Attackers remain at large

Another victim, Shobha Onkar, also from Alirajpur, could not help crying as she narrated how she was attacked by a mob in the aftermath of the January 11 incident. « About 300 people surrounded our house in the presence of the local police inspector and started breaking in. I thought I should open the door before they vandalized my house, but when they entered into the house, one of them hit me with a stick on my head. I started bleeding profusely, » she said.

« My son ran to the police and bent on his knees to plead them to rescue me, saying, ’They will kill my mother,’ but they did not budge, » she added.

Onkar also said that relatives of the local legislator belonging to the Bharatiya Janata Party (BJP) were among the crowd.

Onkar’s house was badly damaged and completely looted. « The government gave me only Rs.6,000 ($140 USD) as compensation. And justice, which matters the most, was denied, as the perpetrators were not brought to justice, » she added.

There were also victims from the states of Chhattisgarh, Orissa, Maharashtra, Rajasthan, Karnataka, Kerala and Jammu and Kashmir.

Lessons for the church

Dr. John Dayal, secretary general of the AICC who was one of the jury members, told ICC, « From the Christian perspective, the hearings were memorable and important. Christians of all denominations, and both men and women, came forward to depose for the first time in a major way. In my experience this is also the first time that an all-India picture has emerged of anti-Christian violence from a people’s tribunal. »

The all-India pattern of violence has lessons for everyone, and particularly for the church whether it is Catholic, Protestant or Evangelical, he said, adding that urgent steps needed to be taken. « Clergy and church workers have to be trained in human rights and basic law. »

Another memorable witness, said Dayal, was the compilation by the Rev. Madhu Chandra of AICC to prove the massive activity of Hindu extremists in the north-eastern Hindu majority states of Manipur and Assam.

« For me, the most heartening testimonies were of women — Muslim and Christian. »

Madhya Pradesh a daylight church

He also said it was obvious that « Hindutva pressure » was working. « The church in Madhya Pradesh is fast becoming a ’daylight church’ with mission activity in the evening and after sun down — which is how outreach programs can work in forest villages when people return home after sunset — has stopped. Only in full daylight can some work be done. And yet, the church hierarchy seems not too worried. »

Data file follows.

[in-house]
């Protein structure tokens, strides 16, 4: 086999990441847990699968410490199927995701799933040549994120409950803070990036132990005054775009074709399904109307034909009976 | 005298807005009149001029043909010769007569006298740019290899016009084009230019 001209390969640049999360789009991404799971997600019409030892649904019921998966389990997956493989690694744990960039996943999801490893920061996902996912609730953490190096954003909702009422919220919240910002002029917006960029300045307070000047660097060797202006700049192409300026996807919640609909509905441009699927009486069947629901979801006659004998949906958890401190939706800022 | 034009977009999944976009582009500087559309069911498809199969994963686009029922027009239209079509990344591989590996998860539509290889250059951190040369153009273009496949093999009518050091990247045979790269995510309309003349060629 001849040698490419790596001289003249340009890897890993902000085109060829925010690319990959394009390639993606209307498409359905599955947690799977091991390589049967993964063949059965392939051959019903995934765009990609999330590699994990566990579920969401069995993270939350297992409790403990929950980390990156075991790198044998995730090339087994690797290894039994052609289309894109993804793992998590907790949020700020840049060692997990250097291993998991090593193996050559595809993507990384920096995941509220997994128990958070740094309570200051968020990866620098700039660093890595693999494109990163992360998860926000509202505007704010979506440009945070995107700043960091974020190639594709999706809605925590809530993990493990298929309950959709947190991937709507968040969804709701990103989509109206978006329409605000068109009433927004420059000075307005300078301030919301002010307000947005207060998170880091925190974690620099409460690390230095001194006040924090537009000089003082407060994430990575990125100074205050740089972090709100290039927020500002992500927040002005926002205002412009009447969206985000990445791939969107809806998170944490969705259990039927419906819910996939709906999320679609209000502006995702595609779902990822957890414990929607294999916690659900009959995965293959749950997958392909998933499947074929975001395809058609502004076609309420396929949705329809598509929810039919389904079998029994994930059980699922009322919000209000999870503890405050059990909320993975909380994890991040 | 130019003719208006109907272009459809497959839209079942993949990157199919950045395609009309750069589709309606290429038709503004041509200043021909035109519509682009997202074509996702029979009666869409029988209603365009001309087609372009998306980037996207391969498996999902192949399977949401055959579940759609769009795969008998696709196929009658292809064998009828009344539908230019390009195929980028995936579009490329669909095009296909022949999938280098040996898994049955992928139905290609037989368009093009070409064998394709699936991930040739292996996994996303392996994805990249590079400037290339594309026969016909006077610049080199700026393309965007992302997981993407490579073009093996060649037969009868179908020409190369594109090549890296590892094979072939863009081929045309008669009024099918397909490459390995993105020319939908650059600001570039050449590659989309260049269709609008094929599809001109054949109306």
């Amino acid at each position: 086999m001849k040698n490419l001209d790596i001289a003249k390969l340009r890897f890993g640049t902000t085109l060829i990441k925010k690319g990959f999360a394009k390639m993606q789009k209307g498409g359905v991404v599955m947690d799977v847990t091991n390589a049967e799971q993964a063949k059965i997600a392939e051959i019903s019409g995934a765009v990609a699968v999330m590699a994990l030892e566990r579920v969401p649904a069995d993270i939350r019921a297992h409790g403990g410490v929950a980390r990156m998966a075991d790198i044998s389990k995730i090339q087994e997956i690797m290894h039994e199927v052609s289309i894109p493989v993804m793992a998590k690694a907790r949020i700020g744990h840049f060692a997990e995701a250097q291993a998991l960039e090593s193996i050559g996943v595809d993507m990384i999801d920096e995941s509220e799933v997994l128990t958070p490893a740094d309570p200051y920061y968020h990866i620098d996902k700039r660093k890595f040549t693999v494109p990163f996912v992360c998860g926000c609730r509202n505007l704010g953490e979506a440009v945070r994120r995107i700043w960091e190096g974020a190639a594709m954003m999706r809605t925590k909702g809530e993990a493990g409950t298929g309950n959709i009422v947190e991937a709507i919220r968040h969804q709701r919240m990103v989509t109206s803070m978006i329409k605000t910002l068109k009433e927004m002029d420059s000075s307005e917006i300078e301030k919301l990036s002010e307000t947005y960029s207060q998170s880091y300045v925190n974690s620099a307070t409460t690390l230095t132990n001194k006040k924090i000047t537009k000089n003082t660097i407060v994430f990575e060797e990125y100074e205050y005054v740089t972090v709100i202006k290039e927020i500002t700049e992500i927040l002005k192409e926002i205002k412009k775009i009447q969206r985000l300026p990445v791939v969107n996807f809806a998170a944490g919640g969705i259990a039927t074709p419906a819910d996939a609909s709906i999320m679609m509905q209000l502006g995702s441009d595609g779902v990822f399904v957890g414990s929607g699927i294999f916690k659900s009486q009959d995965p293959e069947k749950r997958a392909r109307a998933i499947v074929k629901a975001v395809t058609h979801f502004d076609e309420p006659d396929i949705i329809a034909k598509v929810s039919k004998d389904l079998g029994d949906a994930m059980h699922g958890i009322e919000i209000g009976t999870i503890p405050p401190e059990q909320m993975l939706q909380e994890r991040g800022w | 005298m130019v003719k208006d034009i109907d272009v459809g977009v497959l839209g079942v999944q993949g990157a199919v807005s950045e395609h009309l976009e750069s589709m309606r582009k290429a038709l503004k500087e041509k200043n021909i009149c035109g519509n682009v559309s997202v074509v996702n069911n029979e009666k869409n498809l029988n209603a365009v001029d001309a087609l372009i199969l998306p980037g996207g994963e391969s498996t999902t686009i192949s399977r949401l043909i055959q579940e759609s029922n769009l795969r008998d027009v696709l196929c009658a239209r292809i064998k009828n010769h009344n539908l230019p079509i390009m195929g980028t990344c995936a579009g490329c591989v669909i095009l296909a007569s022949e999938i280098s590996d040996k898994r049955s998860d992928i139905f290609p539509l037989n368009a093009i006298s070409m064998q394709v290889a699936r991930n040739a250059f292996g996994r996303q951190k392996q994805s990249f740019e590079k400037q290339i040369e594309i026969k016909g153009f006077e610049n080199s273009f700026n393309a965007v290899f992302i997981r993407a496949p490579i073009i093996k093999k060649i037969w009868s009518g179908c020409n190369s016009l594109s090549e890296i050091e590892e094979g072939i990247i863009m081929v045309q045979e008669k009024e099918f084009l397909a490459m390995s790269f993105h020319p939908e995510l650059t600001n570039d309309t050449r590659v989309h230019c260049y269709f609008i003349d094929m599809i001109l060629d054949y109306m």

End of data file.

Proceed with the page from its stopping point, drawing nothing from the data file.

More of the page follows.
In other areas, church activity is now confined to tribals alone, who constitute just a third of the population even in the so-called tribal belt of central India, he said. « This has serious ramifications. »

Dayal thanked the civil society, including « well-meaning Hindu Activists, » for their « unstinted support » to the Christian community.

No help from the State

Based on the statements of the victims and presentations by human rights activists, the tribunal noted that « demonization of minorities, both Muslims and Christians, and their consequent marginalization and physical attacks have been noticed all over the country, particularly in the states where the BJP is in power, like Madhya Pradesh, Chhattisgarh, Rajasthan and Gujarat. »

In these cases, the victims have failed to get any help from the State. The role of the police is particularly dubious, as in most cases, the victims were not even able to file an FIR (first information report). It is often noticed that the victims are turned into perpetrators of crime. As a result, there is a sense of helplessness that the minorities feel.”

Rights activists also deplored the role of the media, mainly local newspapers in vernacular languages, in inciting anti-minority violence.

The tribunal was an initiative of Shabnam Hashmi of Anhad and attorney Colin Gonsalves of the Human Rights Law Network.

By Michael Ireland, Journal Cheiritan  , Sunday, 01 April 2007